The Ledes

Friday, August 29, 2014.

New York Times: "Backed by Russian troops and weaponry, hundreds of Ukrainian rebel militiamen mobilized on Friday in [Novoazovsk, a] southeastern town, vacated by the Ukrainian military two days ago, and began to push toward the strategic seaport of Mariupol 27 miles away. The leader of the rebels called the advance a broad new effort to wrest control of a wide swath of coastal territory from the central government. ...

... Washington Post: "Russian President Vladimir Putin called on pro-Russian separatists to release trapped Ukrainian soldiers Friday, one day after Russian soldiers, tanks and heavy artillery began rolling into the southeastern part of the country in earnest, according to the Ukrainian government.... The Russian leader did not answer accusations from both the Ukrainian government and the West about Russia’s military presence in southeastern Ukraine. He praised the separatists instead....”

The Wires

The Ledes

Thursday, August 28, 2014.

Washington Post: "At least four hostages held in Syria by the Islamic State, including an American journalist who was recently executed by the group, were waterboarded in the early part of their captivity, according to people familiar with the treatment of the kidnapped Westerners."

New York Times: "Declaring that Russian troops had crossed into Ukraine, President Petro O. Poroshenko on Thursday canceled a planned visit to Turkey and convened a meeting of the national security council to focus on the 'marked aggravation of the situation' in the southeast of his country.The meeting of the national security council will focus on shaping a response, and Ukraine will also request a meeting of the United Nations Security Council." ...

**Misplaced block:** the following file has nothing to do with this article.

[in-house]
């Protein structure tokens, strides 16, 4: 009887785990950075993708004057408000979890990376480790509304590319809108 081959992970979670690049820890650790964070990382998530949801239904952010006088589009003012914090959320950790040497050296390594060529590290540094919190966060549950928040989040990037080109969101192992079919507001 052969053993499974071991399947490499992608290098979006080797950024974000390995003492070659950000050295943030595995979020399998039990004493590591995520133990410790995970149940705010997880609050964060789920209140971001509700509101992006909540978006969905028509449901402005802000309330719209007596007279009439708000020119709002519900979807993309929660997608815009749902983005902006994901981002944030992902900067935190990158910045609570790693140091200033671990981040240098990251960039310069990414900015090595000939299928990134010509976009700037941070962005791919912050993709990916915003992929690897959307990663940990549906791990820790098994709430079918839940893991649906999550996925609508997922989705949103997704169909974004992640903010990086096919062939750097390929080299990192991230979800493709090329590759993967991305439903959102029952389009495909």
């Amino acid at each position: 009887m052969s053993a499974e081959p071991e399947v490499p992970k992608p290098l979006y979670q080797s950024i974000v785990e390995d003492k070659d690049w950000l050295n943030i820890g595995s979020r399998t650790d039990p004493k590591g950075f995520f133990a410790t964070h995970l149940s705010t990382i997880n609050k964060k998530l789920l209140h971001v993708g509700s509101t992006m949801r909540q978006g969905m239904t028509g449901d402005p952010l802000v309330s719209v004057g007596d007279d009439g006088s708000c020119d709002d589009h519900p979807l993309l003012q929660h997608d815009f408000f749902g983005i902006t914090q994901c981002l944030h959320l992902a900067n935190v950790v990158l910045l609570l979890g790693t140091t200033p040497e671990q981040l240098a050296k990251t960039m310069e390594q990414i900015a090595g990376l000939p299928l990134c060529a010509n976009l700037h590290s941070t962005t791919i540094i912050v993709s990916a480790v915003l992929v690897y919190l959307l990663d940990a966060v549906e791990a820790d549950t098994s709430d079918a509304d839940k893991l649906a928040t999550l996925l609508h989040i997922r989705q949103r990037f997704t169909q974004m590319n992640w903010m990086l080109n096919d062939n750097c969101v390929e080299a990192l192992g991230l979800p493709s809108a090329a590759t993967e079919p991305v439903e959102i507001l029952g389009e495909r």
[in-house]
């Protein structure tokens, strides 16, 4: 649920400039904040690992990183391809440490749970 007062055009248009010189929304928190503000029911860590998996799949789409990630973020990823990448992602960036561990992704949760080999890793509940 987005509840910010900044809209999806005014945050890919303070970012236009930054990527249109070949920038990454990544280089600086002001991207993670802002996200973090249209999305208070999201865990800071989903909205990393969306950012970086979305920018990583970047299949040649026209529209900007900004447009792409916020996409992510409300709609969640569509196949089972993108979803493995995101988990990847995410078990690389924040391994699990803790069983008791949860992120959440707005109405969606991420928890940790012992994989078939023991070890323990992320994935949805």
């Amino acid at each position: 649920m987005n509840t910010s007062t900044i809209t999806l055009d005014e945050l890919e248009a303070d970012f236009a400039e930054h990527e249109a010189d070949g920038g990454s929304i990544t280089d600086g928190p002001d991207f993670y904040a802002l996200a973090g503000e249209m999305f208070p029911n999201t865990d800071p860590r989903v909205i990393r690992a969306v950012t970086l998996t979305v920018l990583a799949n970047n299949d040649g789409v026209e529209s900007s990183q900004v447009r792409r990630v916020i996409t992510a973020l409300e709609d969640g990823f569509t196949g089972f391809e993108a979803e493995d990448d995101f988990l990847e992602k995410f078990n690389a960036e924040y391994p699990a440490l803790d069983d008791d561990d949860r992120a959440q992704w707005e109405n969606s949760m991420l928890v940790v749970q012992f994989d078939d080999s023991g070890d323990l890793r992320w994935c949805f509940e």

... UPDATE. New Lede: "Supported by NATO satellite imagery showing Russian forces on the move in eastern Ukraine, its president accused Russia on Thursday of an invasion to aid the separatists, and his national security council ordered mandatory conscription to help counter what he called an 'extremely difficult' threat."

Time: "In an interview with CNN on Wednesday, the director of the U.S. Centers for Disease Control and Prevention, Dr. Tom Frieden, said the Ebola outbreak in West Africa is a 'much bigger problem than anyone anticipated.' ... But Frieden says ... Ebola can be stopped.” ...

... New York Times: "As the tally of deaths from the worst known outbreak of the Ebola virus continued its seemingly inexorable rise, the World Health Organization said on Thursday that the epidemic was still accelerating and could afflict more than 20,000 people — almost seven times the current number of reported cases — before it could be brought under control."